Sonia Sotomayor provides us with an amazing insight into the power and the influence books have had in shaping her life.  Sotomayor’s love for books and libraries shines through, “The library was my harbor, and books were little boats that helped me escape sadness at home,” all the way to the end of the book.  She tells us how books gave her the strength to deal with her diagnoses as a diabetic, comforted her when she lost her father at a young age, and also gave her the launchpad to dream.  I loved seeing how the illustrator portrays the pages of books as steps to the Supreme Court, paper boats, and the reflection of Puerto Rico.  This book was an informative, enjoyable, and inspiring read for anyone who would like a glimpse into Sotomayor’s life.  The power of books, the importance of following your passion, and believing in yourself are messages that shine through strongly.

 

 

Children’s Chapter Book

Available Downtown, at Dwight, Park, and Ropkins.

Sarai and the Meaning of Awesome
by Sarai Gonzalez and Monica Brown
Review by Johana

Sarai and the Meaning of Awesome is the first book in a new chapter book series inspired by Sarai Gonzalez, the breakout star of Bomba Estéreo’s “Soy Yo” music video.  Sarai is a fourth grader full of dreams, ambition, love, and devotion to her family.  When her grandparents are forced to move Sarai decides to team up with her sisters and cousins to earn money to help them buy their house.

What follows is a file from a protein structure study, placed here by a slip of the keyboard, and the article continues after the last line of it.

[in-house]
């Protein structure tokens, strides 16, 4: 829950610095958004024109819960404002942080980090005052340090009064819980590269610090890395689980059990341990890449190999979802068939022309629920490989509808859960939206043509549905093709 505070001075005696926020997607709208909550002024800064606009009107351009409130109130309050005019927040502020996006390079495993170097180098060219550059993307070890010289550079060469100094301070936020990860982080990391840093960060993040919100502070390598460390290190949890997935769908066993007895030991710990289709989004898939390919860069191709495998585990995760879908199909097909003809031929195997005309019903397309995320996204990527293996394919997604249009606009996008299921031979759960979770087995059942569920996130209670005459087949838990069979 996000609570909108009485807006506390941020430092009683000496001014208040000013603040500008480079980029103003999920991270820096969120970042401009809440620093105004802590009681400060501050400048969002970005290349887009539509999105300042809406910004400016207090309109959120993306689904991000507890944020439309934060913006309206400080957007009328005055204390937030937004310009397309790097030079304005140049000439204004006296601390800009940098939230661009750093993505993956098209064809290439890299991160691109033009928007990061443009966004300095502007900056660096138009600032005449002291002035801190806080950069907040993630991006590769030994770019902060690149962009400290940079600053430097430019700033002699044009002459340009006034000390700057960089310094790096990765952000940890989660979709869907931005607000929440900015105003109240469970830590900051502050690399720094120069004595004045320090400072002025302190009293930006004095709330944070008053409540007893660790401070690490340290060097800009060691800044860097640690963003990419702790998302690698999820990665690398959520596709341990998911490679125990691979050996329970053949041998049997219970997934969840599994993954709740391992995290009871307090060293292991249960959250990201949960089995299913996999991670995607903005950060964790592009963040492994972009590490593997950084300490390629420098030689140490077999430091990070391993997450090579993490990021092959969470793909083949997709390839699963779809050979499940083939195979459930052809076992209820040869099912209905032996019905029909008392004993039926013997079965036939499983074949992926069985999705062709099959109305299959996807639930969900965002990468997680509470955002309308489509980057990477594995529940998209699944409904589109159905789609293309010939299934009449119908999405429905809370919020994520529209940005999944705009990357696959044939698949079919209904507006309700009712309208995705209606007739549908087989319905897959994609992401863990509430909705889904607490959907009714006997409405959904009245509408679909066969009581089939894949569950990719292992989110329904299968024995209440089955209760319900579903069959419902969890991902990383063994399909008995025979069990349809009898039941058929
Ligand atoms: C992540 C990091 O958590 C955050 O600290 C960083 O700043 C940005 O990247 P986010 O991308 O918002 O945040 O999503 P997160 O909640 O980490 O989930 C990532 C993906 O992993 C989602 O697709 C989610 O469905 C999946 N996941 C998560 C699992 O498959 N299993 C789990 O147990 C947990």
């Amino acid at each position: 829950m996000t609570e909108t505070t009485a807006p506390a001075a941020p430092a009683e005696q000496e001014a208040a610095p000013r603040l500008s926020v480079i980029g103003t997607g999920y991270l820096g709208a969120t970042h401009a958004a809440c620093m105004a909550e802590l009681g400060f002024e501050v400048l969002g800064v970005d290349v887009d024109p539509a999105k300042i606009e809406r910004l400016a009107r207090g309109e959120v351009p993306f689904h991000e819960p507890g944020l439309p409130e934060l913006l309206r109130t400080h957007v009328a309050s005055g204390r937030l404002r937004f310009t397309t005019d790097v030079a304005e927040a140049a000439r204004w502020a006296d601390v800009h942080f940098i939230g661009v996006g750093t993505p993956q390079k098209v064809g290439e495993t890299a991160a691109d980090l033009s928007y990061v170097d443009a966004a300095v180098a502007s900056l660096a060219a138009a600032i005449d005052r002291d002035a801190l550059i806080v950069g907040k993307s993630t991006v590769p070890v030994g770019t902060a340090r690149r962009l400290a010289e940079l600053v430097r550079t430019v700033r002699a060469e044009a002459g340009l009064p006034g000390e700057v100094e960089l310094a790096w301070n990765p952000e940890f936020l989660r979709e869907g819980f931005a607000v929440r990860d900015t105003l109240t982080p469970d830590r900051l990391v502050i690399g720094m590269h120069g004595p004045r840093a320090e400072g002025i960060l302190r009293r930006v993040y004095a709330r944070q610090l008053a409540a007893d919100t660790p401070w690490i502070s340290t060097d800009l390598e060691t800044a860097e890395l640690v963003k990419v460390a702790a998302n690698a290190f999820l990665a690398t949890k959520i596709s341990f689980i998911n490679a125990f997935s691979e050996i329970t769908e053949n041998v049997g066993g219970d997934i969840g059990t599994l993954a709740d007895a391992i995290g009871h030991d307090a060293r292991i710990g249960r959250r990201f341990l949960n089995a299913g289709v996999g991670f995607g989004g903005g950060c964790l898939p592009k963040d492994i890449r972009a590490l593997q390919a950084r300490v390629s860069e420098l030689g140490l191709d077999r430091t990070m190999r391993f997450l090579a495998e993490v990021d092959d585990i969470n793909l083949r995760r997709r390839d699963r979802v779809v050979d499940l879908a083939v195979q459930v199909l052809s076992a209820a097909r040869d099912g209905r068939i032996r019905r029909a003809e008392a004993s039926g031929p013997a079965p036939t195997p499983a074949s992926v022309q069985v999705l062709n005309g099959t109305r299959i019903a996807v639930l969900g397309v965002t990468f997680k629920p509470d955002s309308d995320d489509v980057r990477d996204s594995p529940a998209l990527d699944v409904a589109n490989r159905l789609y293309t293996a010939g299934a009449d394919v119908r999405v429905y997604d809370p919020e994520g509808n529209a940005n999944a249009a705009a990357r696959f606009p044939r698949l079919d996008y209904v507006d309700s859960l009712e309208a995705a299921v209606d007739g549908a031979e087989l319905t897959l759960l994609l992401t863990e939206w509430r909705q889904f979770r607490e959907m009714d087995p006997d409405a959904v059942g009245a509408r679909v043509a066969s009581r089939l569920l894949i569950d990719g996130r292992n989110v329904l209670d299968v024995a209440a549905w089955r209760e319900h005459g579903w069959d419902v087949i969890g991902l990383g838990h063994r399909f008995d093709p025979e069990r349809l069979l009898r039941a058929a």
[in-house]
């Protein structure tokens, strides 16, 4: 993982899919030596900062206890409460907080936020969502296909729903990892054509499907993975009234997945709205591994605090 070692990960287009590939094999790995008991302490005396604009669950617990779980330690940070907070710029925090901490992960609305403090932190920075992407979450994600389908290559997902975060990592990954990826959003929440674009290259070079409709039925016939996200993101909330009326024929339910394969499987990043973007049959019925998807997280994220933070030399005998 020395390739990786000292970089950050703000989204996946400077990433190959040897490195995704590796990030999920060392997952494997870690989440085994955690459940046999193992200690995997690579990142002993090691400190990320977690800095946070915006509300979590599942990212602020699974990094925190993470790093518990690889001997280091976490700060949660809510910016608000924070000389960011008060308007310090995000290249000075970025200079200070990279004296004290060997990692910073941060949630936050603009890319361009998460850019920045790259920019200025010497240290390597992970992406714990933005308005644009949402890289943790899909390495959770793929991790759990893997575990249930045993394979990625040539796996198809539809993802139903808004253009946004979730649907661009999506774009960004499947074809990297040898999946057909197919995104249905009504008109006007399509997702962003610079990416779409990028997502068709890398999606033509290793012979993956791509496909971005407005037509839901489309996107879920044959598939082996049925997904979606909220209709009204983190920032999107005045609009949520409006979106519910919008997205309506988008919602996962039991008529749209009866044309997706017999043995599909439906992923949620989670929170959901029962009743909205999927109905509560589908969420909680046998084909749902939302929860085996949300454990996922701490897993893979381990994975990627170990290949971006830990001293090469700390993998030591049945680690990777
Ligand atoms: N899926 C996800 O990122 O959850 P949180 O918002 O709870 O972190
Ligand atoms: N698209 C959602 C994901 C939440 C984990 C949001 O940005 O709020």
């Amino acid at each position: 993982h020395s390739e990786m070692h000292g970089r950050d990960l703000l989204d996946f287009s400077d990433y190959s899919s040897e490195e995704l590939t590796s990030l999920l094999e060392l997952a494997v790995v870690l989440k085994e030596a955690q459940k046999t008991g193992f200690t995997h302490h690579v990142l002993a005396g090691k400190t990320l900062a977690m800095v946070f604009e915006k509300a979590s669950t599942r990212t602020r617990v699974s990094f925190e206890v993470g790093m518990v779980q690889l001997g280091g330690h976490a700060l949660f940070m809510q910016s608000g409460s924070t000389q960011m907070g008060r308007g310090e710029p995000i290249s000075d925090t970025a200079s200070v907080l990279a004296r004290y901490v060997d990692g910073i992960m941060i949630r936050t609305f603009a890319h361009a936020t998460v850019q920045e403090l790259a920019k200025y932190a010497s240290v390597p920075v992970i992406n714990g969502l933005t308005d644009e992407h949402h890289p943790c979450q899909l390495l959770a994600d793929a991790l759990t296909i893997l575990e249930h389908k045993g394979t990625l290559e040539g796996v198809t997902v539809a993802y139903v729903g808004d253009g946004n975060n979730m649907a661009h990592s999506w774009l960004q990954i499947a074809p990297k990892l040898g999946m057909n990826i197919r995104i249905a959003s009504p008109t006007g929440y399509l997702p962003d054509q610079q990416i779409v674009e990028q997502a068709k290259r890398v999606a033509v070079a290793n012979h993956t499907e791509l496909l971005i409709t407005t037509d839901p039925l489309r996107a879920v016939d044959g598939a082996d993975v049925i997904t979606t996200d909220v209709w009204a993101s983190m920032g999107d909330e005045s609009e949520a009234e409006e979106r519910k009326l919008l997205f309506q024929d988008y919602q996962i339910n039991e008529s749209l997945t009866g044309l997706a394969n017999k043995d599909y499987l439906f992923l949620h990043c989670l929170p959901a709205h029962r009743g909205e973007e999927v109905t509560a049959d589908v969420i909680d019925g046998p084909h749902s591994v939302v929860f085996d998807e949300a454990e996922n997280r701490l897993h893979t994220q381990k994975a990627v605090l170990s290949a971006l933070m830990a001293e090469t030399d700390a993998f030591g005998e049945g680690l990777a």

I’m a huge fan of the “Soy Yo” video which depicts a little girl full of confidence and unabashedly proud of her uniqueness.  This character resonates well in the book as well as her drive to persevere and stay optimistic even when things don’t seem that way.  Throughout the book we get a strong sense of how supportive and important Sarai’s family is to her as well as learn about some delicious Peruvian food.   The illustrations are lively and lighthearted showing Sarai dancing with her grandfather, scheming with her cousin and sisters, and waking up to a message hanging above her saying “You are Awesome.”  Sarai and the Meaning of Awesome is a fun, short, yet meaningful book that gets kids thinking about what they can do to make things better which is an important lesson for all.

 

Children’s Picture Book

 

Available at Albany, Camp Field, Downtown, Park, and Ropkins.

Drawn Together
Written by Minh Lê, Illustrated by Dan Santat
Review by Johana

Building a bond proves challenging between a grandfather and grandson with their difference in age, culture, and language until they discover their love for art connects them.  There are few words in this book, but the award winning illustrator does a masterful job telling the author’s story through his art.  Starting the characters in separate panels and then having them come together while still depicting the grandson’s whimsical modern style and the grandfather’s traditional Asian style.  Before you even open the book the illustrator’s attention to detail is see with the title cover font blending the Thai and Western alphabet as one.  This book perfectly illustrates how words aren’t needed to build an emotional and loving link between people.